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What hungry people need is simply food

by Paul Beingessner
Canadian farmer, writer

(Monday, Oct. 6, 2003 -- CropChoice guest commentary) -- The battle over genetically modified food continues unabated around the world. In Canada and the U.S. at this moment, it is focused mainly on Roundup Ready wheat, Monsanto being first out of the blocks with a GM wheat. In these countries, it is farmers, not environmentalists who are in the forefront. In Brazil and Australia, the fight is largely over the acceptance of GM canola. Again, Monsanto is the leading proponent.

The GM industry believes that time is on its side, that the dominos will fall one by one and GM food products will eventually come to be accepted worldwide. After all, everyone needs food, and sooner or later, the stomach will rule. But the GM industry has made a number of mistakes in its bid to win over the world. The first was when it introduced bovine growth hormone, rBGH. This genetically modified hormone was designed to increase milk production in dairy cows. While it was accepted in the U.S., Canada and the European Community banned its use, saying that it diminished the health of cows and was not proven safe for humans.

In introducing rBGH, Monsanto erred twice. It introduced a GM product into a food viewed by most consumers to be, and marketed for, its purity and wholesomeness. Not a great first choice. Second, Monsanto sold it on that basis that farmers could, by using it, produce more milk. The problem is, no one in Canada, the U.S. or Europe had noticed a shortage of milk, wholesome or otherwise. In fact, between 1980 and 2000, the U.S. government spent $18 billion to sop up huge surpluses of milk to keep prices up.

GM wheat falls into a similar category. Wheat prices are chronically low, worldwide. When they begin to rise a bit, some "minor exporter", like the Ukraine or Kazakhstan, finds a million or two tonnes lying around and prices crash. The plain fact is, you won't see a huge outcry for Roundup Ready wheat to save the world from famine and pestilence. Wheat there is, but hunger persists.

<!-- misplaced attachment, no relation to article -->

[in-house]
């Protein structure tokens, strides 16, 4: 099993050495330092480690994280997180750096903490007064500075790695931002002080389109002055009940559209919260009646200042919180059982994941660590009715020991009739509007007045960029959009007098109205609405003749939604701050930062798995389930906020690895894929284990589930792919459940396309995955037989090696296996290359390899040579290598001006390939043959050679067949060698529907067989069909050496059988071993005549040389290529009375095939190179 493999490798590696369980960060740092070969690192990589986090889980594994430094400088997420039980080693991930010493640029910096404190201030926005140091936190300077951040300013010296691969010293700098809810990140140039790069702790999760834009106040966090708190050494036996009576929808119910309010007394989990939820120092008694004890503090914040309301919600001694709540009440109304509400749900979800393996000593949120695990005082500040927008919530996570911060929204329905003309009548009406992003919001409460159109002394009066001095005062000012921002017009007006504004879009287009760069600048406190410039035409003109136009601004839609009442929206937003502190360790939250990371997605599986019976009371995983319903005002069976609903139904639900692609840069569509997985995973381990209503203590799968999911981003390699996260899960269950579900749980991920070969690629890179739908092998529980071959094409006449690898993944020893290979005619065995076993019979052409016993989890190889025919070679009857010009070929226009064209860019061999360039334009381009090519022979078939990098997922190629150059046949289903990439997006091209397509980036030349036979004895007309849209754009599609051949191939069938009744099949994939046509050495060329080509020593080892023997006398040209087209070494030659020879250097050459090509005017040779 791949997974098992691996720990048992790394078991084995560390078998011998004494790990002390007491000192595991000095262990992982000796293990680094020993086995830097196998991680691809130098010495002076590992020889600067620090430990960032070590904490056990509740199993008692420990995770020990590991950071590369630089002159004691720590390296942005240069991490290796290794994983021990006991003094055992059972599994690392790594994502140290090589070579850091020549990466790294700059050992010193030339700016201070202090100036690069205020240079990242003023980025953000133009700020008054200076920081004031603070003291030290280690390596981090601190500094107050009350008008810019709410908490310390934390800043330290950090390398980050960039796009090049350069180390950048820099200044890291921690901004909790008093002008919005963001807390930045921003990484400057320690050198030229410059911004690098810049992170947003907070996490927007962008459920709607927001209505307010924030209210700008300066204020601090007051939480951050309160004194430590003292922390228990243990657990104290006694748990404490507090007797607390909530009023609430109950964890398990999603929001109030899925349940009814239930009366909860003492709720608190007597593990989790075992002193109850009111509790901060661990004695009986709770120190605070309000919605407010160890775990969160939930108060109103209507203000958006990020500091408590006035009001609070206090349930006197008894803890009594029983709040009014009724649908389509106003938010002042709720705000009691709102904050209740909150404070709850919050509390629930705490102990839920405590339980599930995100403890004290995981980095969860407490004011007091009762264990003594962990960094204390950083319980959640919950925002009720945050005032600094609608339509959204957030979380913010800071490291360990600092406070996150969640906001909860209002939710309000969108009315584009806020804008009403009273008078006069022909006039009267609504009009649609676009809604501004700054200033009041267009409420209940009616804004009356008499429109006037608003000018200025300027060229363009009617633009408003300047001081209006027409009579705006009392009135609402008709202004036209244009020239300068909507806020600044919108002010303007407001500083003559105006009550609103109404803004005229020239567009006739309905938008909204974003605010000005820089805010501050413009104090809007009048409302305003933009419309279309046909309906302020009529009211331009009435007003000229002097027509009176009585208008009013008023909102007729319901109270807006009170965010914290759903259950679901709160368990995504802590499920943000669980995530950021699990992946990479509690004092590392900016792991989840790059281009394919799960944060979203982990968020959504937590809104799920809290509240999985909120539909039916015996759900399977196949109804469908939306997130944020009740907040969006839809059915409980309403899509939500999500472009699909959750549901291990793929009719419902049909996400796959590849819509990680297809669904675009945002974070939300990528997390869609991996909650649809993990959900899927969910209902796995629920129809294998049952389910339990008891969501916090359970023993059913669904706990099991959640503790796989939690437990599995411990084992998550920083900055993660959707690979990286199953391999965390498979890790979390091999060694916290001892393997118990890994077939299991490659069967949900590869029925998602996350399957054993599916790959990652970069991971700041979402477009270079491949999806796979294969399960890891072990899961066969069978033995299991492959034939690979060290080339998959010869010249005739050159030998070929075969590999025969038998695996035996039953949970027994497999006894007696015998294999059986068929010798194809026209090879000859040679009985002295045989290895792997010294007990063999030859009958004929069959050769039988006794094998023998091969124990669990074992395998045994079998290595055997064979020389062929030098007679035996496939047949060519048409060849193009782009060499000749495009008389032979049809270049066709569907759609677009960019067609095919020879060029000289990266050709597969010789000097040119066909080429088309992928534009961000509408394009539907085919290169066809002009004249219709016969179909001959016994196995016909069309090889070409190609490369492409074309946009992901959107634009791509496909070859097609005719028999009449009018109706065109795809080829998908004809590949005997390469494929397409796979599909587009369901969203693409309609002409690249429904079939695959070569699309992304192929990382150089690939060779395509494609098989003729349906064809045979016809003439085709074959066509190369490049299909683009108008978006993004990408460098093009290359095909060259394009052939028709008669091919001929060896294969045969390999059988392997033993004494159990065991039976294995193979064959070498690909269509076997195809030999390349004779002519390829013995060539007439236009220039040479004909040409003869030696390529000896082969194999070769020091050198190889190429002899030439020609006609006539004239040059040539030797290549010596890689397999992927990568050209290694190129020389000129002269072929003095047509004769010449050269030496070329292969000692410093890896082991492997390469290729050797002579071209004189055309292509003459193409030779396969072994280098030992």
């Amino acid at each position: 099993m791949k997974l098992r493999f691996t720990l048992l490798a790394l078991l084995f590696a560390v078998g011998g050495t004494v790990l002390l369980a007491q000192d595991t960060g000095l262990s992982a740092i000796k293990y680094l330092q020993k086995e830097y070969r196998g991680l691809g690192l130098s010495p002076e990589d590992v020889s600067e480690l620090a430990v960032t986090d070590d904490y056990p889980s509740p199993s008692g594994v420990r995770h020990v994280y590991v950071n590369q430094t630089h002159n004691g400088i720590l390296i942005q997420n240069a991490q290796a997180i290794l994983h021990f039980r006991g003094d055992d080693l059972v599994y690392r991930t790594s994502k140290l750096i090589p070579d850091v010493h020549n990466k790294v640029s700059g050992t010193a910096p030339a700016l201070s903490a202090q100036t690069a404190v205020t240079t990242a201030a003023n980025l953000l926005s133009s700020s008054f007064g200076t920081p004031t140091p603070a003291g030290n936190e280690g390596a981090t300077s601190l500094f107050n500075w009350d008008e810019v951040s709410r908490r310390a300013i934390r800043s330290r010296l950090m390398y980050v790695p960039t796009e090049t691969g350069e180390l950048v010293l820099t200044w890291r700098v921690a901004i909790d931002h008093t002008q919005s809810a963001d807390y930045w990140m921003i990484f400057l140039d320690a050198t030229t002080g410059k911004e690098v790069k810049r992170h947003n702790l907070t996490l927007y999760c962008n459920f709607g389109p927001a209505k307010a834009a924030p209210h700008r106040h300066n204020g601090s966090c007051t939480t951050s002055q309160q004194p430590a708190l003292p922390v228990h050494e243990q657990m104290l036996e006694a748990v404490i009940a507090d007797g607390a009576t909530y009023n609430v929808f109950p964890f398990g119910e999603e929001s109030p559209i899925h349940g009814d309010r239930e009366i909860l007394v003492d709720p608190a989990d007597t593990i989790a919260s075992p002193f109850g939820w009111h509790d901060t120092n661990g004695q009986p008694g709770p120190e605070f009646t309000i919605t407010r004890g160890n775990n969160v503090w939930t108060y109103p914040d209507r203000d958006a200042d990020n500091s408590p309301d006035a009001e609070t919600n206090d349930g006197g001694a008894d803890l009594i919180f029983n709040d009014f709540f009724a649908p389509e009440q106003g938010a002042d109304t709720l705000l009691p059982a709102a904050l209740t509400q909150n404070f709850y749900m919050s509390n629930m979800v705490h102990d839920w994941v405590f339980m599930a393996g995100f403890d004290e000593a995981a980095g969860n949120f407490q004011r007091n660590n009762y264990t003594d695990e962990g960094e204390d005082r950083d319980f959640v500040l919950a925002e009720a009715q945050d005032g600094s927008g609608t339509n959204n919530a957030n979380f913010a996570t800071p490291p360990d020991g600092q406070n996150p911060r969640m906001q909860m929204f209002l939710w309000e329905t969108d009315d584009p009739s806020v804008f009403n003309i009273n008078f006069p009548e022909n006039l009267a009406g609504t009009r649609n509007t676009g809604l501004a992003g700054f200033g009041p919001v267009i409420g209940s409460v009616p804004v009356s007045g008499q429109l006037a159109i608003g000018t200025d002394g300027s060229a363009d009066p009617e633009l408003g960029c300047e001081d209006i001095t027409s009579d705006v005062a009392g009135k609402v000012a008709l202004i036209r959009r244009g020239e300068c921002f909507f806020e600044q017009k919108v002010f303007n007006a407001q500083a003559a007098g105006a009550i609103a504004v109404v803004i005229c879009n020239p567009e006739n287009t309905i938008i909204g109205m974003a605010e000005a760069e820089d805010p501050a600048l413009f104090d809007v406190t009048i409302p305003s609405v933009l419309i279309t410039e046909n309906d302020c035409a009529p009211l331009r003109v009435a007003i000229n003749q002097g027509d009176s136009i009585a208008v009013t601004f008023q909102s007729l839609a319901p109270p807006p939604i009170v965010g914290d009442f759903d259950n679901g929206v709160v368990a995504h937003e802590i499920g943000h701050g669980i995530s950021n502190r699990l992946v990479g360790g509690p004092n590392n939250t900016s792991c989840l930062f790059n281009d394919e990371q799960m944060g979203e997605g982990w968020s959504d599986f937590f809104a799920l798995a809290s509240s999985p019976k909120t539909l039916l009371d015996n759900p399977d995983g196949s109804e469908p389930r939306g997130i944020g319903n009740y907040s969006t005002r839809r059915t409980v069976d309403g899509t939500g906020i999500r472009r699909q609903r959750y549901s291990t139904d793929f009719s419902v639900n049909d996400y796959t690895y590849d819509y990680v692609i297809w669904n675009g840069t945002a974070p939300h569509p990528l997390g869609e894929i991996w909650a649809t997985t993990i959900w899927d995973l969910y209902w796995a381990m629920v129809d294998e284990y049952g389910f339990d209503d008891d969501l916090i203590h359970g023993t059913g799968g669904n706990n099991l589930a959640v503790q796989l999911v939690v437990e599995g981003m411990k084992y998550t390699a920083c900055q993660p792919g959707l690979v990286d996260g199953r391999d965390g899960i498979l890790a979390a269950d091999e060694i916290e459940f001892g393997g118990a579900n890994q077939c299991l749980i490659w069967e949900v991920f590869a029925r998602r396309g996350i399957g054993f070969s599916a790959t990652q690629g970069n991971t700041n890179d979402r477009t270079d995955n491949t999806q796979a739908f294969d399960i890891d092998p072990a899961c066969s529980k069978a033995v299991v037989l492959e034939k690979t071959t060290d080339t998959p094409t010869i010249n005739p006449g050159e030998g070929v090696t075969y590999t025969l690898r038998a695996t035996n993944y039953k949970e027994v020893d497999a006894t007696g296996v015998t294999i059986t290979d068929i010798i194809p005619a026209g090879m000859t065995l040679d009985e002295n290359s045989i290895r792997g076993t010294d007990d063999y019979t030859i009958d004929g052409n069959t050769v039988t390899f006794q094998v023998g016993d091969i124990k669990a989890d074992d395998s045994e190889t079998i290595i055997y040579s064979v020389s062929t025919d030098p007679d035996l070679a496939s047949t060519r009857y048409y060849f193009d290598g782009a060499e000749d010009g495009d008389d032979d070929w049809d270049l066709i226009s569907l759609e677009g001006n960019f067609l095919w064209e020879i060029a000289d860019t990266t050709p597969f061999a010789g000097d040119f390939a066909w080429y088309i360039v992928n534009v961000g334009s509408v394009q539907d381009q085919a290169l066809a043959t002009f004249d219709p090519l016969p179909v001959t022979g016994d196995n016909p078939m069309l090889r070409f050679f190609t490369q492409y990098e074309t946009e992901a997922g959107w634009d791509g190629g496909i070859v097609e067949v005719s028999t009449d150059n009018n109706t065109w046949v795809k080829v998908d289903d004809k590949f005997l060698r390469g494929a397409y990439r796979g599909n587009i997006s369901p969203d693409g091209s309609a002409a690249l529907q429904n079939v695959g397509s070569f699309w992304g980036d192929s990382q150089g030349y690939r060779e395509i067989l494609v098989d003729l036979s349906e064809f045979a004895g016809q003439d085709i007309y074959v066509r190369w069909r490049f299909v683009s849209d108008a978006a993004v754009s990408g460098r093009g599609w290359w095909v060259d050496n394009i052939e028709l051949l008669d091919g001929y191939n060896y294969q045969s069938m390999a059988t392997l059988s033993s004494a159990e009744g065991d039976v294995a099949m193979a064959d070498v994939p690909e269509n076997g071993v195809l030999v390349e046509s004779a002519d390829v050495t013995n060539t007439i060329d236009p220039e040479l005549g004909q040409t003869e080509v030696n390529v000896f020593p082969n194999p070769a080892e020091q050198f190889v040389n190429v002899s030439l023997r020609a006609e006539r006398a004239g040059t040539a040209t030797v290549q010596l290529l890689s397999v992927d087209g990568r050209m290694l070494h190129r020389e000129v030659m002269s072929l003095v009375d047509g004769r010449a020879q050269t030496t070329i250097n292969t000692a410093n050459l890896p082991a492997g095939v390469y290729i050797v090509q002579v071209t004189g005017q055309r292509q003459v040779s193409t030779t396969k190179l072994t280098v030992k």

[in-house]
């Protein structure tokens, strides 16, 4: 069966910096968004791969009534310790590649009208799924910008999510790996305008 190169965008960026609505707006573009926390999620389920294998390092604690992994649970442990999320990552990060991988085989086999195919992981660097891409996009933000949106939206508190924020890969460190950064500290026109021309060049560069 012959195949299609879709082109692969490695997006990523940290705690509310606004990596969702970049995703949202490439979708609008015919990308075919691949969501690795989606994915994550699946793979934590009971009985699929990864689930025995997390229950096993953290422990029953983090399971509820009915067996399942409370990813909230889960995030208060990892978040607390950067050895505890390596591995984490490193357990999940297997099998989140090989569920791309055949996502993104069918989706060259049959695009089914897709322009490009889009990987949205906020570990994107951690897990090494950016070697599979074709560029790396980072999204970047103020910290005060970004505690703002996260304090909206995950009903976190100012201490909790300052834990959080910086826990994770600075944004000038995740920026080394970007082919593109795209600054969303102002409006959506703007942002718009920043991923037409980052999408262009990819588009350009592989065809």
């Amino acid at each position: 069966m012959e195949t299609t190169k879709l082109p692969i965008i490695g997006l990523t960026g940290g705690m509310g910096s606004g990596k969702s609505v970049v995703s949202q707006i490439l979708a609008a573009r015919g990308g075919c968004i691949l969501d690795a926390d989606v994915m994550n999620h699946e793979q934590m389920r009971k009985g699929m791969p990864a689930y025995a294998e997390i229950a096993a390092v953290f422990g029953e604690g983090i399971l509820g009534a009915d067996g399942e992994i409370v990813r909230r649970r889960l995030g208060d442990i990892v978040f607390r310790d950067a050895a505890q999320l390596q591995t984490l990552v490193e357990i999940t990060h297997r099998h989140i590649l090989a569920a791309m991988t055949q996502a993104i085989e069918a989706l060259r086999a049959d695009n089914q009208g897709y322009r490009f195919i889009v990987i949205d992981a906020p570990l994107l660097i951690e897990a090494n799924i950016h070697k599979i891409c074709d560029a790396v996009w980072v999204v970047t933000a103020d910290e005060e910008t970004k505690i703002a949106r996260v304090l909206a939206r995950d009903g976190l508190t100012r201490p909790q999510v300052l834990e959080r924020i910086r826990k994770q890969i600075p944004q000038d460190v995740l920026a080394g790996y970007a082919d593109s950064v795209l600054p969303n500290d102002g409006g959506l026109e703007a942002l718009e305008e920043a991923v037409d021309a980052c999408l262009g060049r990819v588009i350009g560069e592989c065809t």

The GM industry does, however, recognize it has a public relations problem with its products. For some years it has proclaimed that soon there will be GM crops that will help the world to tackle its number one problem - hunger. The first of these products was Golden Rice, a rice variety modified to produce beta-carotene, the precursor of Vitamin A. Golden Rice will, it is claimed, reduce Vitamin A deficiency and tackle the problem of blindness induced in parts of the developing world by insufficient Vitamin A intake. Extravagant claims are being made: "Golden rice with beta-carotene and enhanced iron may have a significant impact in reducing malnutrition and premature death."

Indian writer and food policy analyst Devinder Sharma has a simpler take on the problem of hunger. And he might just know: he comes from a country that, together with its neighbors, Pakistan and Bangladesh, is home to half the world's hungry people. The problem, he claims, is not one of a single nutrient lacking. Rather, it is an overwhelming lack of food in the diet of hungry people! Nor is that lack caused by the inability of the world to produce or transport food, as is so often claimed. Rather, it is caused by a lack of desire by governments and world agencies to feed people. "What is being very conveniently overlooked is the fact that what the world's 840 million hungry need is just food, which is abundantly available." Devinder uses a phrase that should shame North Americans and Europeans. He says that if the 320 million hungry in his country only had access to "two square meals" a day, there would be no need for novel foods like Golden Rice.

He points out that India had, in 2001, over 60 million tonnes of foodgrains stored in reserve, much of it open to the weather and subject to spoilage. India, despite any rhetoric to the contrary, seems to have no more interest in feeding the hungry than other, richer countries.

Will the promise of GM crops saving the hungry of the world be the turning point for this technology? Likely not. Oddly enough, you can't solve the problem of hunger by producing more food. There is already enough food in the world. And if farmers were paid decently for producing it, there would be even more. What is lacking is the will by governments to feed the hungry, and the concern by enough of their citizens to force them to do so.

(c) Paul Beingessner (306) 868-4734 phone 868-2009 fax beingessner@sasktel.net